Iran fails to persuade Pakistan to back anti-US agenda: officials
QUETTA -- Iranian Foreign Minister Javad Zarif's latest visit to Pakistan was part of a failed effort to include Islamabad in Tehran's anti-US foreign policy and regional agenda, say analysts and officials.
In his recent visit to Islamabad on August 30, Zarif conferred with newly elected Prime Minister Imran Khan, Foreign Minister Shah Mehmood Qureshi, Chief of Army Staff Gen. Qamar Javed Bajwa and other key government officials.
Since Khan's election as prime minister, Tehran has stepped up its efforts to ingratiate itself with Islamabad. In a letter addressed to Khan, Iranian President Hassan Rouhani expressed Tehran's readiness to expand co-operation with Islamabad, Dawn reported.
This year, Iran marked Pakistan's 72nd Independence Day on August 14 with congratulatory messages on billboards along its highways and on electronic screens in public transportation.
"The ties between Pakistan and neighbouring countries play an important role for regional peace and stability, but we believe in our own national strategic interests," Ehtasham Sadiq, an Islamabad-based senior defence official, told Pakistan Forward.
"Though we [Pakistan] are on good diplomatic terms with Iran, we're not going to support every Iranian move in pursuance of such relations," he said.
"Iran diplomatically tried its best to describe ... Zarif's recent visit to Pakistan as routine, but, in reality ... Iran openly sought Pakistani support for its anti-US stance," Sadiq said.
An attempt to expand Iranian influence
Iran's efforts at reconciliation are solely in Tehran's interest, according to Sadiq and other officials.
"Iran is now in a major quandary due to its controversial role in Asia, so Iranian leaders are desperately trying to show the world that their neighbours -- including Pakistan -- will stay... as potential allies," said Sadiq.
"Iran is working to enhance its influence in the bordering areas of Pakistan linked with Balochistan," he added.
Reports have stated that Iran could use Shia groups in different provinces in Pakistan to gather Pakistani support for a future move against US economic sanctions, a Rawalpindi-based senior intelligence official told Pakistan Forward on the condition of anonymity.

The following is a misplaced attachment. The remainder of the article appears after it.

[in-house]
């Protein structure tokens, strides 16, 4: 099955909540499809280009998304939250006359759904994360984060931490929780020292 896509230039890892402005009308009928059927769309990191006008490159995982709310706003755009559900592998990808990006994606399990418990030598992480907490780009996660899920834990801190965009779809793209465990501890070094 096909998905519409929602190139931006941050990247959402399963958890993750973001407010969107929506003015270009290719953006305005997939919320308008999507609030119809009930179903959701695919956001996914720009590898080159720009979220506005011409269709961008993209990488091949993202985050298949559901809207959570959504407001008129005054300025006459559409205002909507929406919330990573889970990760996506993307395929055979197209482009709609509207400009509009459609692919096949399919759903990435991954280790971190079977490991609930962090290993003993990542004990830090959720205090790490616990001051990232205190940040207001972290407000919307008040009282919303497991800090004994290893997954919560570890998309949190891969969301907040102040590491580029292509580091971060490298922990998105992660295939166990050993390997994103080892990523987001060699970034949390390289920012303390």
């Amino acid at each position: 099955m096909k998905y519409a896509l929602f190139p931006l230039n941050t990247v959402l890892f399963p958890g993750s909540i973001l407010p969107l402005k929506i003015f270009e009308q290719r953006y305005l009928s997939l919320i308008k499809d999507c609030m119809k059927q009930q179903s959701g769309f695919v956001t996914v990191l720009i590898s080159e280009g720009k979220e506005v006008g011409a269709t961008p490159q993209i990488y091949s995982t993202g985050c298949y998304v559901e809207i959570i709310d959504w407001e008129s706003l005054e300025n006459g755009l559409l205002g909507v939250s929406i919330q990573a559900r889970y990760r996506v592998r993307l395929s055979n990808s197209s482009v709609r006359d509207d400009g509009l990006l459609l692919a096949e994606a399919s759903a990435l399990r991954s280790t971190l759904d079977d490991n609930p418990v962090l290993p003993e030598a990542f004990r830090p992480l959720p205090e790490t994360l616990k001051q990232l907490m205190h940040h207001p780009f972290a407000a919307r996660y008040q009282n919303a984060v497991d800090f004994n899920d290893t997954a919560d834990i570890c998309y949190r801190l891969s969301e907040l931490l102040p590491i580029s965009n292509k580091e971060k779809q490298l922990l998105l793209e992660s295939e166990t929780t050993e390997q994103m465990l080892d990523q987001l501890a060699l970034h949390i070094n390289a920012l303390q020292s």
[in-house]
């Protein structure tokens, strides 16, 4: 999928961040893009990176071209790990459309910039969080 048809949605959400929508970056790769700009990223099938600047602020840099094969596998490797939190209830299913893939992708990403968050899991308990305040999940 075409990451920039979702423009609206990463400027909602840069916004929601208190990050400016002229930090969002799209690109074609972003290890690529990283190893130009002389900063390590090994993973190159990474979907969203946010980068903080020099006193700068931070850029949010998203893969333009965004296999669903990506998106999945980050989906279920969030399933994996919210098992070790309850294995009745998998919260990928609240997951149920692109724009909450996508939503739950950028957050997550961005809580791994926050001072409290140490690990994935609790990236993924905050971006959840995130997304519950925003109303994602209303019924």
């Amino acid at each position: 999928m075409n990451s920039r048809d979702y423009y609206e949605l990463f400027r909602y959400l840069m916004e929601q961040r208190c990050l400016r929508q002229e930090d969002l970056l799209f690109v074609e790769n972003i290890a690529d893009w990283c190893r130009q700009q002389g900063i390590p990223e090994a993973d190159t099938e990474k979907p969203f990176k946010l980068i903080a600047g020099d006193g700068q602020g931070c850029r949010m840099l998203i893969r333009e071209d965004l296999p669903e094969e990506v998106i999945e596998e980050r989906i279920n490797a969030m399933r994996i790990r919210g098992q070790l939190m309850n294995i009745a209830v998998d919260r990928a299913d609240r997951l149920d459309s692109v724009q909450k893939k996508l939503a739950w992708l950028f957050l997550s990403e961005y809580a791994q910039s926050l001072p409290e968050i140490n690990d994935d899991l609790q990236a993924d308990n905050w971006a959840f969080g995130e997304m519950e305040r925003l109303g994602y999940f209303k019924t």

"Iran is sponsoring several organisations in Pakistan, and some Shia scholars and leaders who are running those organisations are largely on our watch list," said the source. "We will never compromise our national security."
Pakistan's newly elected government is reviewing the country's foreign policy, he said, adding that "the security strategy of Pakistan is nationally oriented and very comprehensive, so no one can use our soil for someone else's cause."
"Pakistani security agencies are playing an effective role in securing our part of the border with Iran... no attempt at influence or any other interference [from Iran] can succeed in Pakistan," he said.
Iran needs Pakistan
"The Iranian involvement in Pakistan's internal affairs, its role in Balochistan's unrest and its support for other anti-Pakistan elements make it an unreliable partner and neighbour for Pakistan," Dr. Talat Shabeer, an Islamabad-based senior foreign affairs analyst, told Pakistan Forward.
In present circumstances, Iran must revisit its foreign policy by assuring that in the future it will play a less controversial role than it does now, he said. "In my opinion, as Iran has its own interests in Asia and the Gulf states, the Pakistani government, too, should do what is best for [itself]," said Shabeer.
"Iranian interference in neighbouring countries bolsters its negative role in the region, and Pakistan has always opposed such interference," added Shabeer.
"Some foreign groups that are using Afghan soil for anti-Pakistan activities have strong ties with Iran -- and such ties could also serve as a major irritant in Pakistan-Iran ties," he said.
"We must not ignore that Iran needs Pakistani support because of [Pakistan's] strategic geographic position, and it has a deep interest in the economic potential of Afghanistan not only as a market for its energy but also as a key transit route for the sale of its energy [resources] to the Central Asian countries and to China," Shabeer continued.